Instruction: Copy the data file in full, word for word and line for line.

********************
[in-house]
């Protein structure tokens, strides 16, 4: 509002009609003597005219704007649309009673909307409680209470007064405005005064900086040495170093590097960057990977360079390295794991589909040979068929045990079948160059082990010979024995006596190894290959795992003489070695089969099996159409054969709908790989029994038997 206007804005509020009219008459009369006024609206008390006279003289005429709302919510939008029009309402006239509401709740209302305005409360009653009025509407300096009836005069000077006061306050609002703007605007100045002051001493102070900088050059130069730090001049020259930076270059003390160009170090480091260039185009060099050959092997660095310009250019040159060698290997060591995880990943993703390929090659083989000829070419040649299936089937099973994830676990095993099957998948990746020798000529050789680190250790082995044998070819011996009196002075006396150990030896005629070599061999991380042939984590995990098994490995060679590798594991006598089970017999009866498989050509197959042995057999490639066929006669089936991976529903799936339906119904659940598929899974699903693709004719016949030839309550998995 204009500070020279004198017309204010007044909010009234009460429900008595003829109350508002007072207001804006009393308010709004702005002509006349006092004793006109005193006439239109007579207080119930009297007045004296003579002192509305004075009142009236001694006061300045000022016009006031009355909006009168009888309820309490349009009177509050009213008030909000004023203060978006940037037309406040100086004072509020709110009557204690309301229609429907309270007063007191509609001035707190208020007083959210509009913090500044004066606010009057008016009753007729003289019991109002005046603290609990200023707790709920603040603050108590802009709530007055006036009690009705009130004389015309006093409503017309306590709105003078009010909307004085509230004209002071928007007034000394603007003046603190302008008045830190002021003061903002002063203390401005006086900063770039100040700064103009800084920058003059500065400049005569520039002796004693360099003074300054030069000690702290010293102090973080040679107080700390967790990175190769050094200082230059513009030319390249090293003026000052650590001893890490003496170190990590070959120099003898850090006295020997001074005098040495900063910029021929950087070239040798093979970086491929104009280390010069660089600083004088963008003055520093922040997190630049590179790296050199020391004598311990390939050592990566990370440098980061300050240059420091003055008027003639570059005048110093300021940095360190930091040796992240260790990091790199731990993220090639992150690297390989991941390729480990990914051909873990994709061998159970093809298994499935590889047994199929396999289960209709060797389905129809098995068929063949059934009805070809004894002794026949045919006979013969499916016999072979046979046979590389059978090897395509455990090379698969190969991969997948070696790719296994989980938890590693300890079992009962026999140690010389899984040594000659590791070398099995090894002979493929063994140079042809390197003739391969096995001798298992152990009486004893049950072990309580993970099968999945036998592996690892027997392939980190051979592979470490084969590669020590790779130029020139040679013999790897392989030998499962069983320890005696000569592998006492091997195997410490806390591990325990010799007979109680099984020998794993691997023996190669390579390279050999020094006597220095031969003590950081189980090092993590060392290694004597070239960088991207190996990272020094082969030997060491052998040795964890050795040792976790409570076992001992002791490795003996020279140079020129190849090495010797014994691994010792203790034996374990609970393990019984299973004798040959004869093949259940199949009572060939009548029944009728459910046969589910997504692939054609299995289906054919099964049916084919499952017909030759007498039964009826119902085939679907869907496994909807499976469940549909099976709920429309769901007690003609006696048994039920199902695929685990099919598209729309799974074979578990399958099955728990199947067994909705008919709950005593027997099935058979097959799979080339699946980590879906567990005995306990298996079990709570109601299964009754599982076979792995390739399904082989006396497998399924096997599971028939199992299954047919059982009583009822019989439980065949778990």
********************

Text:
[in-house]
């Protein structure tokens, strides 16, 4: 509002009609003597005219704007649309009673909307409680209470007064405005005064900086040495170093590097960057990977360079390295794991589909040979068929045990079948160059082990010979024995006596190894290959795992003489070695089969099996159409054969709908790989029994038997 206007804005509020009219008459009369006024609206008390006279003289005429709302919510939008029009309402006239509401709740209302305005409360009653009025509407300096009836005069000077006061306050609002703007605007100045002051001493102070900088050059130069730090001049020259930076270059003390160009170090480091260039185009060099050959092997660095310009250019040159060698290997060591995880990943993703390929090659083989000829070419040649299936089937099973994830676990095993099957998948990746020798000529050789680190250790082995044998070819011996009196002075006396150990030896005629070599061999991380042939984590995990098994490995060679590798594991006598089970017999009866498989050509197959042995057999490639066929006669089936991976529903799936339906119904659940598929899974699903693709004719016949030839309550998995 204009500070020279004198017309204010007044909010009234009460429900008595003829109350508002007072207001804006009393308010709004702005002509006349006092004793006109005193006439239109007579207080119930009297007045004296003579002192509305004075009142009236001694006061300045000022016009006031009355909006009168009888309820309490349009009177509050009213008030909000004023203060978006940037037309406040100086004072509020709110009557204690309301229609429907309270007063007191509609001035707190208020007083959210509009913090500044004066606010009057008016009753007729003289019991109002005046603290609990200023707790709920603040603050108590802009709530007055006036009690009705009130004389015309006093409503017309306590709105003078009010909307004085509230004209002071928007007034000394603007003046603190302008008045830190002021003061903002002063203390401005006086900063770039100040700064103009800084920058003059500065400049005569520039002796004693360099003074300054030069000690702290010293102090973080040679107080700390967790990175190769050094200082230059513009030319390249090293003026000052650590001893890490003496170190990590070959120099003898850090006295020997001074005098040495900063910029021929950087070239040798093979970086491929104009280390010069660089600083004088963008003055520093922040997190630049590179790296050199020391004598311990390939050592990566990370440098980061300050240059420091003055008027003639570059005048110093300021940095360190930091040796992240260790990091790199731990993220090639992150690297390989991941390729480990990914051909873990994709061998159970093809298994499935590889047994199929396999289960209709060797389905129809098995068929063949059934009805070809004894002794026949045919006979013969499916016999072979046979046979590389059978090897395509455990090379698969190969991969997948070696790719296994989980938890590693300890079992009962026999140690010389899984040594000659590791070398099995090894002979493929063994140079042809390197003739391969096995001798298992152990009486004893049950072990309580993970099968999945036998592996690892027997392939980190051979592979470490084969590669020590790779130029020139040679013999790897392989030998499962069983320890005696000569592998006492091997195997410490806390591990325990010799007979109680099984020998794993691997023996190669390579390279050999020094006597220095031969003590950081189980090092993590060392290694004597070239960088991207190996990272020094082969030997060491052998040795964890050795040792976790409570076992001992002791490795003996020279140079020129190849090495010797014994691994010792203790034996374990609970393990019984299973004798040959004869093949259940199949009572060939009548029944009728459910046969589910997504692939054609299995289906054919099964049916084919499952017909030759007498039964009826119902085939679907869907496994909807499976469940549909099976709920429309769901007690003609006696048994039920199902695929685990099919598209729309799974074979578990399958099955728990199947067994909705008919709950005593027997099935058979097959799979080339699946980590879906567990005995306990298996079990709570109601299964009754599982076979792995390739399904082989006396497998399924096997599971028939199992299954047919059982009583009822019989439980065949778990």